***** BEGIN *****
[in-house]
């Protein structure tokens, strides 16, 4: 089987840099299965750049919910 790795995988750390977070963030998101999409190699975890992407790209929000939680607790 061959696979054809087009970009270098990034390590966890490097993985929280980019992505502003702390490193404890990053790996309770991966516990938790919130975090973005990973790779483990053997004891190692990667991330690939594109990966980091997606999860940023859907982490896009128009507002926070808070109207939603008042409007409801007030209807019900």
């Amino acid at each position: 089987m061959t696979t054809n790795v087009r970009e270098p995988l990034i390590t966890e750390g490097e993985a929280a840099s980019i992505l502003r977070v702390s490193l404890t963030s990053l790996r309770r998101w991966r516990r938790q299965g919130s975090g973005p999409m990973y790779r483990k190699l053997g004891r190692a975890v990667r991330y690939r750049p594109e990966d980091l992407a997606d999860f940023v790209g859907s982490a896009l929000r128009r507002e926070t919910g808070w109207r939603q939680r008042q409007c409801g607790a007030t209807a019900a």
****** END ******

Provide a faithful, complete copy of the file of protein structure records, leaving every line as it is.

[in-house]
């Protein structure tokens, strides 16, 4: 089987840099299965750049919910 790795995988750390977070963030998101999409190699975890992407790209929000939680607790 061959696979054809087009970009270098990034390590966890490097993985929280980019992505502003702390490193404890990053790996309770991966516990938790919130975090973005990973790779483990053997004891190692990667991330690939594109990966980091997606999860940023859907982490896009128009507002926070808070109207939603008042409007409801007030209807019900």
């Amino acid at each position: 089987m061959t696979t054809n790795v087009r970009e270098p995988l990034i390590t966890e750390g490097e993985a929280a840099s980019i992505l502003r977070v702390s490193l404890t963030s990053l790996r309770r998101w991966r516990r938790q299965g919130s975090g973005p999409m990973y790779r483990k190699l053997g004891r190692a975890v990667r991330y690939r750049p594109e990966d980091l992407a997606d999860f940023v790209g859907s982490a896009l929000r128009r507002e926070t919910g808070w109207r939603q939680r008042q409007c409801g607790a007030t209807a019900a």